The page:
Intentional Voice

Key #2 – Be prudent about debt

Financial FreedomIt’s a privilege for Family Life Radio to partner with other ministries, agencies and businesses across the nation—all of whom share the vision to help others experience hope in the name of Jesus. This month, please meet Brian Cochran and John Moore from John Moore Associates, a respected financial advice company founded on biblical wisdom.

Six keys to your financial wellness
Key #2

Brian Cochran, CKA®, CFP®, Financial Planner
John Moore, CKA®, CIMA®, Principal

The John Moore Associates team could not be more excited to serve as a business partner with Family Life Radio. For over 21 years, we have helped families become intentional in their financial planning and investment decisions through the application of biblical principles.

Did you know there are over 2,000 verses in God’s Word relating to money and material possessions? From these Scriptures come six key principles that can serve as your foundation for wise stewardship and financial wellness:

  1. Spend less than you make
  2. Be prudent about debt
  3. Build liquidity
  4. Set long-term goals
  5. Act like a manager, not an owner
  6. Give generously

Today we will take a closer look at the second key: Be prudent about debt. God provides two clear principles about debt. First, debt holds us back from future opportunities. Proverbs 22:7—The rich rule over the poor, and the borrower is slave to the lender. Borrowing today holds us back from future opportunities as we are beholden to our debt. Does your debt hold you back from opportunities to give, pursue a new career, or participate in missions?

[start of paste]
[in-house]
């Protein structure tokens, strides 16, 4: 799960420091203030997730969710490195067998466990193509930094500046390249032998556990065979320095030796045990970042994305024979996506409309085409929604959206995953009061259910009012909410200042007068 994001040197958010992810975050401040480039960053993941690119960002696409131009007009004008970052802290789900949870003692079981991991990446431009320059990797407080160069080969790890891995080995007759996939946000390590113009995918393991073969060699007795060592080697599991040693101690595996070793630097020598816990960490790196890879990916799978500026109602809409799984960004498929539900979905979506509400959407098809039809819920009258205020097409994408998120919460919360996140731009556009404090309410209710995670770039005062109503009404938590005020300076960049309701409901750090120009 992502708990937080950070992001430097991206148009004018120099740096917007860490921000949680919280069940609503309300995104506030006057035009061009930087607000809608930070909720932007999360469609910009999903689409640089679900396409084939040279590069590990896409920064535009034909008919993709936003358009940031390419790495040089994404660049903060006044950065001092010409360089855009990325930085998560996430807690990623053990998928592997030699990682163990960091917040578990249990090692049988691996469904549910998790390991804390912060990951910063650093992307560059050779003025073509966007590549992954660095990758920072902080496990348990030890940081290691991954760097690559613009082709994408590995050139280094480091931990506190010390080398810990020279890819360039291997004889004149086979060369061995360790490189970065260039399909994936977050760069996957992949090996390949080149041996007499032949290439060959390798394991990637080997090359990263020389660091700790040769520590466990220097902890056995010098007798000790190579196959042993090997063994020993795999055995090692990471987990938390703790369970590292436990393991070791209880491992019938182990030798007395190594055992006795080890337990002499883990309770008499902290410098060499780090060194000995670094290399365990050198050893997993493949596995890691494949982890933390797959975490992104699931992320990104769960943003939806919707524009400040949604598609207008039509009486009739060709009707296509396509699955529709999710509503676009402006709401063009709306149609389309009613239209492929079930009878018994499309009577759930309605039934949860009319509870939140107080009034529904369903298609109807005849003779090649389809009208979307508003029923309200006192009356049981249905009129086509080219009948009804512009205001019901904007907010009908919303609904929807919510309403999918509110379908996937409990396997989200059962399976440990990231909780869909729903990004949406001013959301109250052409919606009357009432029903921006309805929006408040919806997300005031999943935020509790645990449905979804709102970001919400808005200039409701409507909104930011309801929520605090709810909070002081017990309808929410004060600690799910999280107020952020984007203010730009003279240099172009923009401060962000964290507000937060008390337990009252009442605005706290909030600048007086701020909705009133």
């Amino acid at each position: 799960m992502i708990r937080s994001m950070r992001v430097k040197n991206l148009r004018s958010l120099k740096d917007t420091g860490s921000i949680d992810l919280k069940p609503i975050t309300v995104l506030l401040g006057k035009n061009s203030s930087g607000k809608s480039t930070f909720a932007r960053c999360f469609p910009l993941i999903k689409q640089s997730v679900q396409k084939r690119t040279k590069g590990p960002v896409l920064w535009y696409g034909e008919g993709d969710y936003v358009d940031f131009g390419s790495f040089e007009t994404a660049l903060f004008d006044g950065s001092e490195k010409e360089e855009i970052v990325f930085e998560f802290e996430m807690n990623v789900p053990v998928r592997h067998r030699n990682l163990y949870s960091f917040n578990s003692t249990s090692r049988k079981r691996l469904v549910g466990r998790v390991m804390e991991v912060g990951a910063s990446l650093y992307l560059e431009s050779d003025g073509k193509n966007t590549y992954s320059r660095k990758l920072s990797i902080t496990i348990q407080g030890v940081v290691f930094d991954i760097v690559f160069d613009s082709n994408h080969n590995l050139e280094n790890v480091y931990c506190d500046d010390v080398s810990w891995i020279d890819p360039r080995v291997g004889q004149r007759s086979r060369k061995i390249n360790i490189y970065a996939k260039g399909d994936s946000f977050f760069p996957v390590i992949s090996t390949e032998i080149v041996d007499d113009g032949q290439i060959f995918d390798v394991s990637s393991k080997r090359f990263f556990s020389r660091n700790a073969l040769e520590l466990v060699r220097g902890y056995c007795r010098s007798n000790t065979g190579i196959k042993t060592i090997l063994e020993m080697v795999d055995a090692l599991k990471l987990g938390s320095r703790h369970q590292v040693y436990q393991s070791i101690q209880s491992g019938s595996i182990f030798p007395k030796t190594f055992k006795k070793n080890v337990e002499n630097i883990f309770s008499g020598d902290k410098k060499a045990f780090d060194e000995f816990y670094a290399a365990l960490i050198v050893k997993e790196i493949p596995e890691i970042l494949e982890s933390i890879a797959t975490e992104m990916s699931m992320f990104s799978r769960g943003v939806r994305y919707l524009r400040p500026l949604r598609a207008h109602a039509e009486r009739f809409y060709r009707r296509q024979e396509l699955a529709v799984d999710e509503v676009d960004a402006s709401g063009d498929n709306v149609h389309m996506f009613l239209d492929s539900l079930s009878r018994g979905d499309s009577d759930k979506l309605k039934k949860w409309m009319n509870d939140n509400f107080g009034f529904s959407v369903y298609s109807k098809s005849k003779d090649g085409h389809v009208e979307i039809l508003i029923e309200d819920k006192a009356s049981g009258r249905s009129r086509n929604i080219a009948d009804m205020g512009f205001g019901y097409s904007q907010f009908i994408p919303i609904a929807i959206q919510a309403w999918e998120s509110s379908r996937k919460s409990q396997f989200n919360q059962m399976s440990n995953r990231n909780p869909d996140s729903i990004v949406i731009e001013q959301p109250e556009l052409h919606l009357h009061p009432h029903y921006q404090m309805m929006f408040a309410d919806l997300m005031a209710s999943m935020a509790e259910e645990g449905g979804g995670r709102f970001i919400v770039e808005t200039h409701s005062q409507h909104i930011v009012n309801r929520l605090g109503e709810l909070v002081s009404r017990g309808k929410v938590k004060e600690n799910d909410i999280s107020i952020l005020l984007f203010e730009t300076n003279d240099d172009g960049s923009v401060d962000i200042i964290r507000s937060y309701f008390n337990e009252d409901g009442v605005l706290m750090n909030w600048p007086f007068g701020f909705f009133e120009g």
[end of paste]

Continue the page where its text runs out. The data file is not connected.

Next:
Second, scripture is clear that we are to repay our debts. Romans 13:8—Owe no one anything, except to love each other. Notice how the message is not to avoid debt completely. Instead, we are instructed to pay back any loans we take on. Unpaid debts hurt everyone involved. The borrower who does not pay his debts is saddled with shame. The lender takes on financial loss.

Ask yourself two questions when considering a new purchase that requires owing money:

  1. How confident am I that I can repay this debt?
  2. What opportunities am I giving up to pay this debt?

If you are comfortable with the tradeoffs of the new debt, then you can proceed with confidence.

More Keys to Financial Wellness:

Intentional Voice: Key #1

Intentional Voice: Key #3

Intentional Voice: Key #4

Intentional Voice: Key #5

Intentional Voice: Key #6

John Moore Associates, an investment adviser with the U.S. Securities and Exchange Commission is not affiliated with Family Life Radio. Any opinions are those of the author and not necessarily those of John Moore Associates or Family Life Radio.